Oasis Songs: Musings from Rav D
Friday, October 22, 2021 / 16 Cheshvan 5782
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Summary: This past week, we met with an Ethiopian-Israeli activist who shared with us important lessons on owning all of our identities. Given a recent incident with an environmental activist group, this was an important teaching.
Reading Time: Four minutes
This past Wednesday, Israel360 partnered with our local Hillel to bring Ashager Araro to our community for an engaging and powerful presentation. Ashager is a second-generation Ethiopian-Israeli. Her talk covered many topics. A number of things stood out to me. One was her community’s deep-seated desire to return to Israel from Ethiopia, a country the Beta Yisrael (the name by which Ethiopian Jews self-identify) had lived in for 1500 years. It was a reminder how skewed the political game of calling Zionism a European or colonialist enterprise is. For over a millennium, the Beta Yisrael, isolated from modern communication tools, imagined that they were the last Jews even as they continually dreamed and longed for a return to Israel. Exile and long years could not eliminate their ancient tie to the land of their ancestors.
In the last decades of the twentieth century, a rumor reached them that other Jews were out there and had returned to Jerusalem. Based only on the thinnest of knowledge, thousands marched into the desert, uncertain if the rumor was true, but desperately hungry to return to their, and our, ancestral home. Ashager challenged us to ask ourselves if American Jews would have done the same. She was part of the second return, in 1990-91. Her mother walked into the desert with little but the clothes on her back, where she gave birth to Ashager. Like so many of us feel when first holding our newborns, her parents’ optimism was recharged, and what seemed a perilous and foolhardy journey was infused with new hope.
There is another aspect to her story that is important for American Jews—and perhaps all Americans to hear. When her family lived in Ethiopia, where their black skins should have allowed them to “pass,” their people suffered virulent antisemitism. When they arrived in Israel, they instead endured racism—a racism, she was clear to point out, that has little to do with America’s deep-seated structural racism. In describing this dichotomy, she mentioned how often people try to force her into a false dichotomy. “Are you Black, or are you Jewish?” She consistently rejects such violent rhetoric. “I am both,” she said. “Embrace all of your identities,” she urged the audience. Ashager is a living example of what it looks like to live with fearless pride.
In today’s world, it takes rare courage to do so, particularly for progressive American Jews, for whom the message continually given is that you can’t be Jewish, pro-Israel, and committed to the social change you desire. We could spend a long time elaborating on the ancient and enduring structural antisemitism that allows such erasure of Jewish identities and bodies to occur, but sadly we don’t need to. An example is closer at hand.
Much press has already been written about the Sunrise Movement, a youth-oriented political action committee dedicated to climate marches and awareness. A DC division of the organization cancelled its planned march for the environment when it learned that some Jewish groups were involved, although all of those groups believe in a two-state solution for Palestinians and Israelis alike and understand that a healthy planet benefits all peoples.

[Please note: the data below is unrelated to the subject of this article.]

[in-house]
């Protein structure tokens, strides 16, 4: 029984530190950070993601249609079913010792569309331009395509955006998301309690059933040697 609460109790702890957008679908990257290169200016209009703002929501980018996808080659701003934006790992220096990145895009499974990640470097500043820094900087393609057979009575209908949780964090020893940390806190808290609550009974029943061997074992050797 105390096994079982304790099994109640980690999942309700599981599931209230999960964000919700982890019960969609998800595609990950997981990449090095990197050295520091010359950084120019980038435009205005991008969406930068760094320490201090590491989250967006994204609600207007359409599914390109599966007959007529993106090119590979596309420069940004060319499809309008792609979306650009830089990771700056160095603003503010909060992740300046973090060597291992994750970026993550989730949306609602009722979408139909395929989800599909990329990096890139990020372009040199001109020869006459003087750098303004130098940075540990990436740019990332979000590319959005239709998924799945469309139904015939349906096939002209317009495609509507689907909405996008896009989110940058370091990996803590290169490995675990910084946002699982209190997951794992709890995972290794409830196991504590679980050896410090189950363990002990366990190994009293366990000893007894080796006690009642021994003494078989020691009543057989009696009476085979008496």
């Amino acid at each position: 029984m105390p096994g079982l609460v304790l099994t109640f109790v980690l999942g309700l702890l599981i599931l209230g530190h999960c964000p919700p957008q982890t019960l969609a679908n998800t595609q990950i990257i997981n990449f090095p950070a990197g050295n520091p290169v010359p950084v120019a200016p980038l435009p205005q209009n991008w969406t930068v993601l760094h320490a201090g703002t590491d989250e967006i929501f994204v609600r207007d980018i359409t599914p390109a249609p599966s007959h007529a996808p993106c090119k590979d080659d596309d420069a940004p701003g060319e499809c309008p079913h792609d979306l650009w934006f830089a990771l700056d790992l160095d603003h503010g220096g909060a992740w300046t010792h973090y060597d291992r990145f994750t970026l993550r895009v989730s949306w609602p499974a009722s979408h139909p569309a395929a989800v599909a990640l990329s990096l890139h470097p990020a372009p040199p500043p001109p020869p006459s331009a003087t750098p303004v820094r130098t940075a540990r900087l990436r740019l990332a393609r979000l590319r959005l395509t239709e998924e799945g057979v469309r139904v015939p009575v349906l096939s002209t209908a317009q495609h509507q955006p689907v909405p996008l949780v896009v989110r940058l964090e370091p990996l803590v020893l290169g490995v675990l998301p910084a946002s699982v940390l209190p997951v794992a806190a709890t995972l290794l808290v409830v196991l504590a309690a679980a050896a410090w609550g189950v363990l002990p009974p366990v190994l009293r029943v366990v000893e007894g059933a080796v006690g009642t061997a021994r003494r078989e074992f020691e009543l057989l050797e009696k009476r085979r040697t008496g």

What is pertinent to Ashager’s visit with us is not the group’s politics on the Middle East, but the more pernicious fact that this is one of countless examples in which Jews are being forced to choose between their identities.
Sunrise DC claimed in a twitter post that “Given our commitment to racial justice, self-governance and indigenous sovereignty, we oppose Zionism and any state that enforces its ideology.” Apparently, it is acceptable for them to enforce their ideology, to stand against racial justice for Jews, to deny Israel’s right to self-governance, or its indigenous sovereignty.
Let’s leave aside the double standard arguments, or even the fact that groups such as this support every other identity, and only choose to erase Jewish identity. I am most concerned with the challenges this places on Jews to feel pride in the fullness of who we are.
This is not the first time, nor will it be the last, when Jews who want to work toward inclusion and a better world for all are excluded or marginalized. Nothing is new in this. This marginalization and othering have been the traditional forms that antisemitism has taken, and over the years, countless Jews have contorted or denied essential parts of their identities in the vain hope that doing so would buy them acceptance. Often, we are unaware that we are doing so, or that our ideologies have been shaped by the enduring and continual trauma from which Jews suffer.
When Ashager Araro refuses to reduce her identity to Jewish or Black, she is taking a stand for truth, justice, self-love, and pride. She reminds us that when we are aligned with, and have clarity about, who we are, no one can trick us into denying that. Jews! Be proud! Embrace yourself and the many facets of your identities!
Shabbat Table Talk
- When have you felt that you had to deny part of yourself to fit into a particular social context? What was the experience like for you?
- Can you recall three key moments in your life about which you feel pride? What is it about those experiences?
- How many antisemitic incidents have you gone through? When did you stand firm in them, and when did you withdraw?
If you’d like to continue this discussion, follow this link to CNS’s Facebook page to share your own perspectives on the topics raised in this week’s Oasis Songs. Comments will be moderated as necessary.